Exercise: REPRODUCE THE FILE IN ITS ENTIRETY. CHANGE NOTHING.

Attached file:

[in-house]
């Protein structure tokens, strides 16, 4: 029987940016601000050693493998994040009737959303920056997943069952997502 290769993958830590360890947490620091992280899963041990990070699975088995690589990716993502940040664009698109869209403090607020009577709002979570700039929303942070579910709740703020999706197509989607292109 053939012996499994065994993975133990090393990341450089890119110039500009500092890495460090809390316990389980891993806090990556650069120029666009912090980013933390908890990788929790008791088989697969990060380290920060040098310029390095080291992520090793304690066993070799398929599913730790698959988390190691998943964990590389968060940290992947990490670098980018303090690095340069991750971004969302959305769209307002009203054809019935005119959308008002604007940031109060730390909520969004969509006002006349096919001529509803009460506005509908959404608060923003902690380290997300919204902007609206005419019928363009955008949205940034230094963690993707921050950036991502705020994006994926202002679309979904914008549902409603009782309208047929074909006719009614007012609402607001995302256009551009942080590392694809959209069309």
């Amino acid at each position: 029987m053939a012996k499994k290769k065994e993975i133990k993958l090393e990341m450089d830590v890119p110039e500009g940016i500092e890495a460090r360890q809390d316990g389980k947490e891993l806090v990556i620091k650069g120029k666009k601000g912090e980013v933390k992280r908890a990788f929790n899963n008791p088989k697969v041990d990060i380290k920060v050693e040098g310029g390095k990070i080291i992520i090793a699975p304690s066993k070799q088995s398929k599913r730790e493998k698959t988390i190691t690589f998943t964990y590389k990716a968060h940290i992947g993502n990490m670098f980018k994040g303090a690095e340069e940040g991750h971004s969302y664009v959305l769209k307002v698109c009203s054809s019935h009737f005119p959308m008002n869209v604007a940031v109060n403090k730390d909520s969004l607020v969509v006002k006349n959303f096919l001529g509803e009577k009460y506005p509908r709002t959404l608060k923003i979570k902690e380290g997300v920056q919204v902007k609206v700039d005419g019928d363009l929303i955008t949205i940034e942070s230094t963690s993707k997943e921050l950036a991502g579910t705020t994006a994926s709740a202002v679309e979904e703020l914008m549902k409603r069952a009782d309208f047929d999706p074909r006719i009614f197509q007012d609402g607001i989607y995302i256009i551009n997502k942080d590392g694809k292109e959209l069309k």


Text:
[in-house]
């Protein structure tokens, strides 16, 4: 029987940016601000050693493998994040009737959303920056997943069952997502 290769993958830590360890947490620091992280899963041990990070699975088995690589990716993502940040664009698109869209403090607020009577709002979570700039929303942070579910709740703020999706197509989607292109 053939012996499994065994993975133990090393990341450089890119110039500009500092890495460090809390316990389980891993806090990556650069120029666009912090980013933390908890990788929790008791088989697969990060380290920060040098310029390095080291992520090793304690066993070799398929599913730790698959988390190691998943964990590389968060940290992947990490670098980018303090690095340069991750971004969302959305769209307002009203054809019935005119959308008002604007940031109060730390909520969004969509006002006349096919001529509803009460506005509908959404608060923003902690380290997300919204902007609206005419019928363009955008949205940034230094963690993707921050950036991502705020994006994926202002679309979904914008549902409603009782309208047929074909006719009614007012609402607001995302256009551009942080590392694809959209069309």
């Amino acid at each position: 029987m053939a012996k499994k290769k065994e993975i133990k993958l090393e990341m450089d830590v890119p110039e500009g940016i500092e890495a460090r360890q809390d316990g389980k947490e891993l806090v990556i620091k650069g120029k666009k601000g912090e980013v933390k992280r908890a990788f929790n899963n008791p088989k697969v041990d990060i380290k920060v050693e040098g310029g390095k990070i080291i992520i090793a699975p304690s066993k070799q088995s398929k599913r730790e493998k698959t988390i190691t690589f998943t964990y590389k990716a968060h940290i992947g993502n990490m670098f980018k994040g303090a690095e340069e940040g991750h971004s969302y664009v959305l769209k307002v698109c009203s054809s019935h009737f005119p959308m008002n869209v604007a940031v109060n403090k730390d909520s969004l607020v969509v006002k006349n959303f096919l001529g509803e009577k009460y506005p509908r709002t959404l608060k923003i979570k902690e380290g997300v920056q919204v902007k609206v700039d005419g019928d363009l929303i955008t949205i940034e942070s230094t963690s993707k997943e921050l950036a991502g579910t705020t994006a994926s709740a202002v679309e979904e703020l914008m549902k409603r069952a009782d309208f047929d999706p074909r006719i009614f197509q007012d609402g607001i989607y995302i256009i551009n997502k942080d590392g694809k292109e959209l069309k």